The group headed to Demond's Knob with Caleb guiding since he knew about where they might find him. They were afraid he may be sick or injured, so haste was of the utmost importance. It took most of the morning to reach the Knob, and then the search began. Now the underbrush was thick and the search was long and tiresome. They came upon his body before they expected to. Caleb proved to be a very efficient guide. His body was lying face down on the moss. A knife was under his body, and a deep wound in his abdomen. He had probably been dead for several days. Upon close inspection of the knife, they found the name C. Hawkins engraved on the handle. Before anyone could comment on it, Caleb remarked, "That's my knife, I have been hunting for it several days."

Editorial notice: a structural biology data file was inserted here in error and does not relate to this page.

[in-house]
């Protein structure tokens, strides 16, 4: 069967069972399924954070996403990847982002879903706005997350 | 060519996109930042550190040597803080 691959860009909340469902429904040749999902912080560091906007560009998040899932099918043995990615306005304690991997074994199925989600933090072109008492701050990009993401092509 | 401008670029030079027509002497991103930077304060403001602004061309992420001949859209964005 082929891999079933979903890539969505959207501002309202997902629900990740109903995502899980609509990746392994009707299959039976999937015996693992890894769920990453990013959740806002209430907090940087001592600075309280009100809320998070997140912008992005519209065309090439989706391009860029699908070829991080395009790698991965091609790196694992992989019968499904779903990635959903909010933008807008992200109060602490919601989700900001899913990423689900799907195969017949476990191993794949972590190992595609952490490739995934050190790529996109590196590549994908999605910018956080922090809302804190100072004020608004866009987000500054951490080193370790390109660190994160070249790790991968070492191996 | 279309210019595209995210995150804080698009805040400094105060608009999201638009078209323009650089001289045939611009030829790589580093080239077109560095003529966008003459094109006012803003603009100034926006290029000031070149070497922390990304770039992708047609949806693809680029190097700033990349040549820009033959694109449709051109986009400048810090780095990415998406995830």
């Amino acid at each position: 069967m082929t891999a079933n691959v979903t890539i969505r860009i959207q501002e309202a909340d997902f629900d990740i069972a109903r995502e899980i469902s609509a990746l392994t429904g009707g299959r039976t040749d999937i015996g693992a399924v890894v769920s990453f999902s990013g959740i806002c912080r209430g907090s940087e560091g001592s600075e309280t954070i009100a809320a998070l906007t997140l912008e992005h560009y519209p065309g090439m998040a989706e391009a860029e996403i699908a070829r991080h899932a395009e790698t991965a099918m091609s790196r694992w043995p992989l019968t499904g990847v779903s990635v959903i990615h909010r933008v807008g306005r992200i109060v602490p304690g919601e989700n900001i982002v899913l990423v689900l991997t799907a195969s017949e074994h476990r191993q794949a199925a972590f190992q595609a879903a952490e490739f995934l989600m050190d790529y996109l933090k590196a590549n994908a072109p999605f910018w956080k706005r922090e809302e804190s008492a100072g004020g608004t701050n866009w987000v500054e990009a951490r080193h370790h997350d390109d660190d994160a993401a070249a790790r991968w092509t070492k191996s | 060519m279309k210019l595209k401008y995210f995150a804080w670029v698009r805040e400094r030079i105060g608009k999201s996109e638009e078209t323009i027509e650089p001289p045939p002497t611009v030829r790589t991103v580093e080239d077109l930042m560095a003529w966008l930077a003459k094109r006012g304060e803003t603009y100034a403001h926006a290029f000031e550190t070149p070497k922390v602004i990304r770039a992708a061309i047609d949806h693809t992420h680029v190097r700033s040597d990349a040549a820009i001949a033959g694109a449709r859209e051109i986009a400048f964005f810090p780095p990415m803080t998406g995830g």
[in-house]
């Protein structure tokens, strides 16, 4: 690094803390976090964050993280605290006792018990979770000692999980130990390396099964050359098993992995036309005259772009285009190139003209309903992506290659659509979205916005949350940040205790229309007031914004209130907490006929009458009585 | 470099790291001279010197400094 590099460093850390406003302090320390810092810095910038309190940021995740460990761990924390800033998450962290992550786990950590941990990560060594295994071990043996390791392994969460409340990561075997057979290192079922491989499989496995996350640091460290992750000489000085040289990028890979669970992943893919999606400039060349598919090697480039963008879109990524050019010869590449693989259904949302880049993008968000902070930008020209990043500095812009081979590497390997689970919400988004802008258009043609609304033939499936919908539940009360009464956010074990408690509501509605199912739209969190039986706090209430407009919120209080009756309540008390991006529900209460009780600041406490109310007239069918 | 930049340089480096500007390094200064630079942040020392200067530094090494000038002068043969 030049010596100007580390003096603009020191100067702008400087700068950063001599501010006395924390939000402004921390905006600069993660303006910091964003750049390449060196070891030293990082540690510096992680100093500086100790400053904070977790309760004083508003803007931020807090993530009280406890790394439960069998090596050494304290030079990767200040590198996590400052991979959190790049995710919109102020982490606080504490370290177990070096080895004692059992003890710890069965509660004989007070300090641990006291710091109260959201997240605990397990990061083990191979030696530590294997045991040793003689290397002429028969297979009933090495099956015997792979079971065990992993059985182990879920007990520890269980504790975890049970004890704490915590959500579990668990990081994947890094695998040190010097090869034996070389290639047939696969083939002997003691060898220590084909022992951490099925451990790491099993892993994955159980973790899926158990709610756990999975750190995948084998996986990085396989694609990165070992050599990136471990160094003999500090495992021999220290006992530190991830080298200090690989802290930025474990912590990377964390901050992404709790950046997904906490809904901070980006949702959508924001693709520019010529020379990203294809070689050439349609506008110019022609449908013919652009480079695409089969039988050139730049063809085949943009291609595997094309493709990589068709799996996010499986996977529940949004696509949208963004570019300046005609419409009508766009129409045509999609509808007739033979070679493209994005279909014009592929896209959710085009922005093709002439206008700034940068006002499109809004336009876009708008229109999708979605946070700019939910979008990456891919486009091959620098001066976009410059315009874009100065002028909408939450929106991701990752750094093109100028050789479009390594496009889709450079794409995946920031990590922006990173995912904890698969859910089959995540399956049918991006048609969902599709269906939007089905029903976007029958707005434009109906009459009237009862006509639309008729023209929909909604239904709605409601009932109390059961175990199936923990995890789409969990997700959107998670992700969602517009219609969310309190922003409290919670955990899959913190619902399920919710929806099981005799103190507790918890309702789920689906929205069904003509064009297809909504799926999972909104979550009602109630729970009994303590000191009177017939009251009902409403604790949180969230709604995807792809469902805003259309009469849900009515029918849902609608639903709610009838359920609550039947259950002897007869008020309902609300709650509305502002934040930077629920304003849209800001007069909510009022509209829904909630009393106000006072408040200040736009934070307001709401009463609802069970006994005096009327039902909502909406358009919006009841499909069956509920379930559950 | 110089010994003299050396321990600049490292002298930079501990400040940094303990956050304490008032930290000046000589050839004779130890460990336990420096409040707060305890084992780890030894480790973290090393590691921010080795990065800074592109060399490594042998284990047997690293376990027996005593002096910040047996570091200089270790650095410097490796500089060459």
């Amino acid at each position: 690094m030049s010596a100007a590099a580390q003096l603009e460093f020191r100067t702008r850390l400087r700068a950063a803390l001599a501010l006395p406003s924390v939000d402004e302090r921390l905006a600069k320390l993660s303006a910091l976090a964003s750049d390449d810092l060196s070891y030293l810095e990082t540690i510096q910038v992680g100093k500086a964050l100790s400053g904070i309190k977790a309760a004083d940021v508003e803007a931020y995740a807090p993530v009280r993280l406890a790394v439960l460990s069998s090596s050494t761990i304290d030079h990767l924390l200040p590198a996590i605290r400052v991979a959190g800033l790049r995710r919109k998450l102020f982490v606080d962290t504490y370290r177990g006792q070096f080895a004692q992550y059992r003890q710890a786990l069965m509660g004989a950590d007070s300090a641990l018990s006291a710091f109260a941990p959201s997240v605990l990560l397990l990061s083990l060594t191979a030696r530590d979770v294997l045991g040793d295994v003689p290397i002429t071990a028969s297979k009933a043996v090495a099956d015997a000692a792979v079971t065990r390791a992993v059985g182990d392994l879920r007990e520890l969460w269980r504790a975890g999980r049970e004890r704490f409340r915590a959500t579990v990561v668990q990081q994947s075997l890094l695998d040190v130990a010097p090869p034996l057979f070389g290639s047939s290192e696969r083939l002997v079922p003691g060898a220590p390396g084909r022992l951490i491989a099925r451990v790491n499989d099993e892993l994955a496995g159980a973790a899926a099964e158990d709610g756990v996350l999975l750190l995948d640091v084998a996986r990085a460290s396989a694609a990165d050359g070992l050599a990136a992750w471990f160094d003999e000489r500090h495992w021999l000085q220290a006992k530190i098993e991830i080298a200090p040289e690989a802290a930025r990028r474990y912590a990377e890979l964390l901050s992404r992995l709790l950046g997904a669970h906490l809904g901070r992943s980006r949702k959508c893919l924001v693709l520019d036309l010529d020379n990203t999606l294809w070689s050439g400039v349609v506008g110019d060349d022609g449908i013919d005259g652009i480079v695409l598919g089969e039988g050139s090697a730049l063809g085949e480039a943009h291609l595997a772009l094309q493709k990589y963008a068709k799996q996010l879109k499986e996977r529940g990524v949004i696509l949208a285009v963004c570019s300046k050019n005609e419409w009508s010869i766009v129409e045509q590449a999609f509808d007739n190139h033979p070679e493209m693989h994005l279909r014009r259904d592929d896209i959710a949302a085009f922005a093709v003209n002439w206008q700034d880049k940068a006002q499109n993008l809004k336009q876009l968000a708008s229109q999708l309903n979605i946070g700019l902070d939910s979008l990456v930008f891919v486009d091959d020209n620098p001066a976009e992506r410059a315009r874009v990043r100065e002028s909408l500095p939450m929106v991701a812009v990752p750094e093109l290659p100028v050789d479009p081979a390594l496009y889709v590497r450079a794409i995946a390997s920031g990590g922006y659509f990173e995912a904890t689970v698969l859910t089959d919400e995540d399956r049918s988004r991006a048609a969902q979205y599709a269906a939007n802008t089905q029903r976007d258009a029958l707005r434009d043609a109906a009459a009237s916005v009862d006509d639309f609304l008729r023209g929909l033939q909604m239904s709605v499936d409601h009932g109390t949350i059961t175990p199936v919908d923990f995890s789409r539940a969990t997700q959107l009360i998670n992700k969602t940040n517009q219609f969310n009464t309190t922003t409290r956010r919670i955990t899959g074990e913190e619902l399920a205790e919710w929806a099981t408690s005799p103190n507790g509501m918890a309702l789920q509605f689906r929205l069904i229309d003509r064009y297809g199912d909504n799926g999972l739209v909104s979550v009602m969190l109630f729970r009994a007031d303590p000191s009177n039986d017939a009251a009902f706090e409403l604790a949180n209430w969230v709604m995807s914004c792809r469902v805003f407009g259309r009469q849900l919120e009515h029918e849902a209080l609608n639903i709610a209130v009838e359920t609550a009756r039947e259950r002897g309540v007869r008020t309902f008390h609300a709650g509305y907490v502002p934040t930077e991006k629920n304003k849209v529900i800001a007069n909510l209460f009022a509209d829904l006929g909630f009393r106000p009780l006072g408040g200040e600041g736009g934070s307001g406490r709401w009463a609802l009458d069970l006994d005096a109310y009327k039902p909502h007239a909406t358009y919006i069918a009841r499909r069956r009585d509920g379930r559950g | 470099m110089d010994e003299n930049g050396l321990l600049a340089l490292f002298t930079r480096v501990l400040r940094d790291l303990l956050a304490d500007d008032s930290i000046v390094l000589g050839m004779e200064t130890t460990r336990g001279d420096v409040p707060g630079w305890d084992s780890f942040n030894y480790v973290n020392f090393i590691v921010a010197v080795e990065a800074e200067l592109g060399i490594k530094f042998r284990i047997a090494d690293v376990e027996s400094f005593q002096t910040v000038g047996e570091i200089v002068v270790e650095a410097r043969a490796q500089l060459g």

Now this information called for more thought. They noticed Bush's rifle leaning against a tree. It was still loaded. They also found a narrow stick about four feet long that had been recently cut. Now the hunters often used just such a stick to twist a squirrel out of a hollow tree. There was a tree nearby with a hole in it that looked as if it was used by squirrels, It had scratches around it as if some rodent had been going inside.

They sat down and discussed the situation at length. Caleb told them, "Bush had come by my house to get me to go with him. We sat by my woodpile whittling and just talking. After I told him I would not be able to go that day, Bush bided me good-by and picked up his rifle and started toward the forest." Caleb told them that he had missed his knife a day or two later, and thought he had lost it.